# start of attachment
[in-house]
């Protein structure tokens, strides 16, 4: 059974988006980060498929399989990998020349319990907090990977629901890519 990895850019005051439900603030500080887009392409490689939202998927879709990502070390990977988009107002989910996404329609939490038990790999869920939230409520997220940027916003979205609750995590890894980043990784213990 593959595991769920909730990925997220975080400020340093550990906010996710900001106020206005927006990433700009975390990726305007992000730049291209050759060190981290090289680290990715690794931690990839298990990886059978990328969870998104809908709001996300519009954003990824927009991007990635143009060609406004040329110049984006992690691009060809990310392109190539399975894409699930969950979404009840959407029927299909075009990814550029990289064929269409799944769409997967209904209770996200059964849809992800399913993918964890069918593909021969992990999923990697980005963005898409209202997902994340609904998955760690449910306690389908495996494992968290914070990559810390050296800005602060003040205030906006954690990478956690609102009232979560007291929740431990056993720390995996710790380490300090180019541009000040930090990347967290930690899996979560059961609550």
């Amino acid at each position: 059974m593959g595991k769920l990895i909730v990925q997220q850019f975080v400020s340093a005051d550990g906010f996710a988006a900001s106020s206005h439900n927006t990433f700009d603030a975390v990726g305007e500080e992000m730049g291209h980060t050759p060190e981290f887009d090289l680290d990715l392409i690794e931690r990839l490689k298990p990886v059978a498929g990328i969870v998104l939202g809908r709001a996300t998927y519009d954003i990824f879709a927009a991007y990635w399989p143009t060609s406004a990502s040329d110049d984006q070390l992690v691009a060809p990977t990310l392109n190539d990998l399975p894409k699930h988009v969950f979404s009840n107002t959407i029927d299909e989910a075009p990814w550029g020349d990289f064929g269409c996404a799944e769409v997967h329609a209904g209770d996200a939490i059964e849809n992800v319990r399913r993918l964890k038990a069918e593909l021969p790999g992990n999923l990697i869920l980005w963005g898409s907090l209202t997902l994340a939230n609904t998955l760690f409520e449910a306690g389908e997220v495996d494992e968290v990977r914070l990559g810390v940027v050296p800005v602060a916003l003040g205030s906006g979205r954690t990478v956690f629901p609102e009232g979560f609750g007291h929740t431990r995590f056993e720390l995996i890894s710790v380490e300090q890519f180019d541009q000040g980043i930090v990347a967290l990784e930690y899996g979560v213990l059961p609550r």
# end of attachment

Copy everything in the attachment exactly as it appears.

[in-house]
């Protein structure tokens, strides 16, 4: 059974988006980060498929399989990998020349319990907090990977629901890519 990895850019005051439900603030500080887009392409490689939202998927879709990502070390990977988009107002989910996404329609939490038990790999869920939230409520997220940027916003979205609750995590890894980043990784213990 593959595991769920909730990925997220975080400020340093550990906010996710900001106020206005927006990433700009975390990726305007992000730049291209050759060190981290090289680290990715690794931690990839298990990886059978990328969870998104809908709001996300519009954003990824927009991007990635143009060609406004040329110049984006992690691009060809990310392109190539399975894409699930969950979404009840959407029927299909075009990814550029990289064929269409799944769409997967209904209770996200059964849809992800399913993918964890069918593909021969992990999923990697980005963005898409209202997902994340609904998955760690449910306690389908495996494992968290914070990559810390050296800005602060003040205030906006954690990478956690609102009232979560007291929740431990056993720390995996710790380490300090180019541009000040930090990347967290930690899996979560059961609550």
């Amino acid at each position: 059974m593959g595991k769920l990895i909730v990925q997220q850019f975080v400020s340093a005051d550990g906010f996710a988006a900001s106020s206005h439900n927006t990433f700009d603030a975390v990726g305007e500080e992000m730049g291209h980060t050759p060190e981290f887009d090289l680290d990715l392409i690794e931690r990839l490689k298990p990886v059978a498929g990328i969870v998104l939202g809908r709001a996300t998927y519009d954003i990824f879709a927009a991007y990635w399989p143009t060609s406004a990502s040329d110049d984006q070390l992690v691009a060809p990977t990310l392109n190539d990998l399975p894409k699930h988009v969950f979404s009840n107002t959407i029927d299909e989910a075009p990814w550029g020349d990289f064929g269409c996404a799944e769409v997967h329609a209904g209770d996200a939490i059964e849809n992800v319990r399913r993918l964890k038990a069918e593909l021969p790999g992990n999923l990697i869920l980005w963005g898409s907090l209202t997902l994340a939230n609904t998955l760690f409520e449910a306690g389908e997220v495996d494992e968290v990977r914070l990559g810390v940027v050296p800005v602060a916003l003040g205030s906006g979205r954690t990478v956690f629901p609102e009232g979560f609750g007291h929740t431990r995590f056993e720390l995996i890894s710790v380490e300090q890519f180019d541009q000040g980043i930090v990347a967290l990784e930690y899996g979560v213990l059961p609550r």